What is a good g?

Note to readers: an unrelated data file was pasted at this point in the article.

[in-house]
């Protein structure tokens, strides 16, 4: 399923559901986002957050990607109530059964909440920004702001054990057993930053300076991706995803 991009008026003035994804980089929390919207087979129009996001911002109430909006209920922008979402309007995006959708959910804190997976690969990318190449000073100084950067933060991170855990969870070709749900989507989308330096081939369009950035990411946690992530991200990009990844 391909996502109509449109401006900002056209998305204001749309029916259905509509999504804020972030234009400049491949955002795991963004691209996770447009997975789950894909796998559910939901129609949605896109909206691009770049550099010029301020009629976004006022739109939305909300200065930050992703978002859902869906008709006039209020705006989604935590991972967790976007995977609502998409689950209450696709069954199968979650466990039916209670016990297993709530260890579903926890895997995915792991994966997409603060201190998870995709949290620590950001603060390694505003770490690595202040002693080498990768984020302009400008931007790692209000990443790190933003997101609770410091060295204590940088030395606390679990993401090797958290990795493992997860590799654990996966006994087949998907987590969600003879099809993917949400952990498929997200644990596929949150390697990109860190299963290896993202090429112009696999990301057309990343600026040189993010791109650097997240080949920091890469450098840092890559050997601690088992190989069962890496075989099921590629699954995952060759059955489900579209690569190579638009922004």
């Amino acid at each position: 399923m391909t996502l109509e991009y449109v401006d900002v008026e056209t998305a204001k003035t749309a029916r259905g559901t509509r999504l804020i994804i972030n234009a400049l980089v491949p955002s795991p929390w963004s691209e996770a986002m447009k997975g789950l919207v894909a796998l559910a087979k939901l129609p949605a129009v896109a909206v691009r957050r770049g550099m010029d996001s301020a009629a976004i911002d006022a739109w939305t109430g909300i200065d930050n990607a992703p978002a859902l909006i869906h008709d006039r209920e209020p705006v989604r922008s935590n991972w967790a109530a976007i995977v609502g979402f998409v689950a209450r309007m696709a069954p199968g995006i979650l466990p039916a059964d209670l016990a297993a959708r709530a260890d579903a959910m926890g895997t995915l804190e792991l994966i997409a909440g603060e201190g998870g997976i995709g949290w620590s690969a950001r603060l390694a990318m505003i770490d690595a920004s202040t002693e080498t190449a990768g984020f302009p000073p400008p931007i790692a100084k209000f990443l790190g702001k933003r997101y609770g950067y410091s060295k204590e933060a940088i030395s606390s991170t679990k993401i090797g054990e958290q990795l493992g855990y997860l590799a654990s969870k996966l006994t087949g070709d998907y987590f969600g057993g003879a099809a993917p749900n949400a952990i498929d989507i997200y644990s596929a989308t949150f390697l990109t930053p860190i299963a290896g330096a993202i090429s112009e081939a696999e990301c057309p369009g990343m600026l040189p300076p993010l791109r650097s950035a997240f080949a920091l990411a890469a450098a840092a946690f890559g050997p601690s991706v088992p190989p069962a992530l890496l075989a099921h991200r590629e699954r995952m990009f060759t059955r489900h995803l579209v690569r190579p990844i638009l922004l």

We have examined the stability of psychometric g, the general factor in all mental ability tests or other manifestations of mental ability, when g is extracted from a given correlation matrix by different models or methods of factor analysis. This was investigated in simulated correlation matrices, in which the true g was known exactly, and in typical empirical data consisting of a large battery of diverse mental tests. Theoretically, some methods are more appropriate than others for extracting g, but in fact g is remarkably robust and almost invariant across different methods of analysis, both in agreement between the estimated g and the true g in simulated data and in similarity among the g factors extracted from empirical data by different methods. Although the near-uniformity of g obtained by different methods would seem to indicate that, practically speaking, there is little basis for choosing or rejecting any particular method, certain factor models qua models may accord better than others with theoretical considerations about the nature of g. What seems to us a reasonable strategy for estimating g, given an appropriate correlation matrix, is suggested for consideration. It seems safe to conclude that, in the domain of mental abilities, g is not in the least chimerical. Almost any g is a “good” g and is certainly better than no g.